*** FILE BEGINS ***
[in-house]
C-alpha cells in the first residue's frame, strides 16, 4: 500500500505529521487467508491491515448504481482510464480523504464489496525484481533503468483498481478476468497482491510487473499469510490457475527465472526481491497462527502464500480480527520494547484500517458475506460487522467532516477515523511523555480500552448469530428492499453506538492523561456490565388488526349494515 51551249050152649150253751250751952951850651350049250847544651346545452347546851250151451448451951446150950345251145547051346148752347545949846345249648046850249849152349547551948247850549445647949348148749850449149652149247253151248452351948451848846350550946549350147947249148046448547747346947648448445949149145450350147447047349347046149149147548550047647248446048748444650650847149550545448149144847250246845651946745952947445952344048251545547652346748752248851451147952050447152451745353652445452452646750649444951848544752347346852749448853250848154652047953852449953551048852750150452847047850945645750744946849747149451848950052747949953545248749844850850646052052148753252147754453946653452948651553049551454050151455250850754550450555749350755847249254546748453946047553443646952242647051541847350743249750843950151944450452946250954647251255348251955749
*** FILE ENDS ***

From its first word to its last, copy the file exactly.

[in-house]
C-alpha cells in the first residue's frame, strides 16, 4: 500500500505529521487467508491491515448504481482510464480523504464489496525484481533503468483498481478476468497482491510487473499469510490457475527465472526481491497462527502464500480480527520494547484500517458475506460487522467532516477515523511523555480500552448469530428492499453506538492523561456490565388488526349494515 51551249050152649150253751250751952951850651350049250847544651346545452347546851250151451448451951446150950345251145547051346148752347545949846345249648046850249849152349547551948247850549445647949348148749850449149652149247253151248452351948451848846350550946549350147947249148046448547747346947648448445949149145450350147447047349347046149149147548550047647248446048748444650650847149550545448149144847250246845651946745952947445952344048251545547652346748752248851451147952050447152451745353652445452452646750649444951848544752347346852749448853250848154652047953852449953551048852750150452847047850945645750744946849747149451848950052747949953545248749844850850646052052148753252147754453946653452948651553049551454050151455250850754550450555749350755847249254546748453946047553443646952242647051541847350743249750843950151944450452946250954647251255348251955749